CT (CAT) Scan
Computed Tomography, also called CAT scan, uses special x-ray equipment and powerful computers to provide physicians with highly detailed, cross-sectional images of any part of the body. CT imaging can show several types of tissue—lung, bone, soft tissue, and blood vessels—with great clarity. Using CT scans of the body; radiologists can more easily diagnose cancers, cardiovascular disease, infectious disease, trauma, and musculoskeletal disorders.
In computed tomography, the x-ray beam moves in a circle around the body. This allows many different views of the same organ or structure, and provides much greater detail.
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Cardiac CT Angiography
CT (computed tomography) angiography (CTA) is an examination that uses x-rays to visualize blood flow in arterial and venous vessels throughout the body, from arteries serving the brain to those bringing blood to the lungs, kidneys, and arms and legs. CT combines the use of x-rays with computerized analysis of the images.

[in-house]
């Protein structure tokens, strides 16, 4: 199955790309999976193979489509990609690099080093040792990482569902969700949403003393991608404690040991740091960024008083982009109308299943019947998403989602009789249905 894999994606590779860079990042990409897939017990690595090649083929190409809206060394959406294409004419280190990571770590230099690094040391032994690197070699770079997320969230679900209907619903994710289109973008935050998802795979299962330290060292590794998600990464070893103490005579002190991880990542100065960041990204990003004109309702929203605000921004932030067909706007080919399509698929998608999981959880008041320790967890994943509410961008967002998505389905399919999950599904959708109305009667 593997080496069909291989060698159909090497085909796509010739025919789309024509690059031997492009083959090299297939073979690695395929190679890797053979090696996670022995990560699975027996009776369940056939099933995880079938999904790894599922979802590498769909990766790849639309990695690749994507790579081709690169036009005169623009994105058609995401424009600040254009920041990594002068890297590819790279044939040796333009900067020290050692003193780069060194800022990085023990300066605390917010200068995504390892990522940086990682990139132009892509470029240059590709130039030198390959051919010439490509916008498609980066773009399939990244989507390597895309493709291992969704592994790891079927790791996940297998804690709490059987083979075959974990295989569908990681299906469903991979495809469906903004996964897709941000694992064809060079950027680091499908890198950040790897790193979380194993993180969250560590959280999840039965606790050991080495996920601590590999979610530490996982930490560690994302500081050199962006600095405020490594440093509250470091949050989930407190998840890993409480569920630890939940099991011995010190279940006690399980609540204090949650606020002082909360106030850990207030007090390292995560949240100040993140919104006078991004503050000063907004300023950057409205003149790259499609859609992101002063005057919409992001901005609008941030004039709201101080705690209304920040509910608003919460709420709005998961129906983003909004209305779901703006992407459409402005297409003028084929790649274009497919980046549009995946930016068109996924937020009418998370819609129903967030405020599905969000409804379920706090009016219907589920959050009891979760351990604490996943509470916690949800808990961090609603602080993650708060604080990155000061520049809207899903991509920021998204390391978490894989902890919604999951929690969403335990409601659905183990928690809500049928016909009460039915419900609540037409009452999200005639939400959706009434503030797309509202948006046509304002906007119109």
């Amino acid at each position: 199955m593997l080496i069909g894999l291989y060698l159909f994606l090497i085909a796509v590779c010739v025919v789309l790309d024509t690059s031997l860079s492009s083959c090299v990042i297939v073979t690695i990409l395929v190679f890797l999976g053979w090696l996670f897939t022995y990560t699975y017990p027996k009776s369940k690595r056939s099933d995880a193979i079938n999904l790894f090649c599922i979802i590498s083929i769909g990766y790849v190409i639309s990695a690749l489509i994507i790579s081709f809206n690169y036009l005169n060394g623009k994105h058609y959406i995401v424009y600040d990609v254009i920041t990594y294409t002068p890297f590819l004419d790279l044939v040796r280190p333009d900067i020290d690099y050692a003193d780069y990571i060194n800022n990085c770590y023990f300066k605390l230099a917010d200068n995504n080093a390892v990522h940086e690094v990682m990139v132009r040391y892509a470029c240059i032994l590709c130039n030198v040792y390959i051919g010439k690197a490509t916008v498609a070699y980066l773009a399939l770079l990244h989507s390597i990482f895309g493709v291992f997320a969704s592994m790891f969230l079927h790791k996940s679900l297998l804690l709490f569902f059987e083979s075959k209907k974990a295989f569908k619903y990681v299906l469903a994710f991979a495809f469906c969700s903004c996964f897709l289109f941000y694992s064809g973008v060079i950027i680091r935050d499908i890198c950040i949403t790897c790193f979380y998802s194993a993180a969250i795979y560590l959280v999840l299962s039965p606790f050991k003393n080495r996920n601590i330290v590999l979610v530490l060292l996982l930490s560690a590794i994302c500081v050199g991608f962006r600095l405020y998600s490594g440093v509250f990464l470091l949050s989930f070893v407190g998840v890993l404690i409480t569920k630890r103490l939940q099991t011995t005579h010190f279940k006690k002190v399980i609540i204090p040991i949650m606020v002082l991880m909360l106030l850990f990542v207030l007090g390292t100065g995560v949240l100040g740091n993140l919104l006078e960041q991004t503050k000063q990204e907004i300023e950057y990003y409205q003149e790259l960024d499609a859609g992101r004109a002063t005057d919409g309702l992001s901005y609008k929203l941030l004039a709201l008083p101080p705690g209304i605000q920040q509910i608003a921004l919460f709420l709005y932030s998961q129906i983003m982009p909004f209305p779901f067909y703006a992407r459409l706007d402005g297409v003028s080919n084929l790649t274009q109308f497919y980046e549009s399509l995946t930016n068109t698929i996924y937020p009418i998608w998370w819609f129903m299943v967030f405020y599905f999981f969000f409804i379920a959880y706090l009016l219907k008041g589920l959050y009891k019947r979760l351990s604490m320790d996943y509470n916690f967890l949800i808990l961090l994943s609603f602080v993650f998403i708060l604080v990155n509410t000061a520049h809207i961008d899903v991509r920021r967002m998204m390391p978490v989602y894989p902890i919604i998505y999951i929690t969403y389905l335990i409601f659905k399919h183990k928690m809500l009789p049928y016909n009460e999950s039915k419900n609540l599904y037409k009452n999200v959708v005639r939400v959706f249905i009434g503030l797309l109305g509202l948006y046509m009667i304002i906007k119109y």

Beams of x-rays are passed from a rotating device through the area of interest in the patient's body from several different angles to create cross-sectional images, which then are assembled by computer into a three-dimensional picture of the area being studied. Compared to catheter angiography, which involves placing a sizable catheter and injecting contrast material into a large artery or vein, CTA is a much less invasive and more patient-friendly procedure
CTA is commonly used to examine the pulmonary arteries in the lungs, visualize blood flow in the renal arteries, identify aneurysms in the aorta or in other major blood vessels, and detect thrombosis (clots) in veins.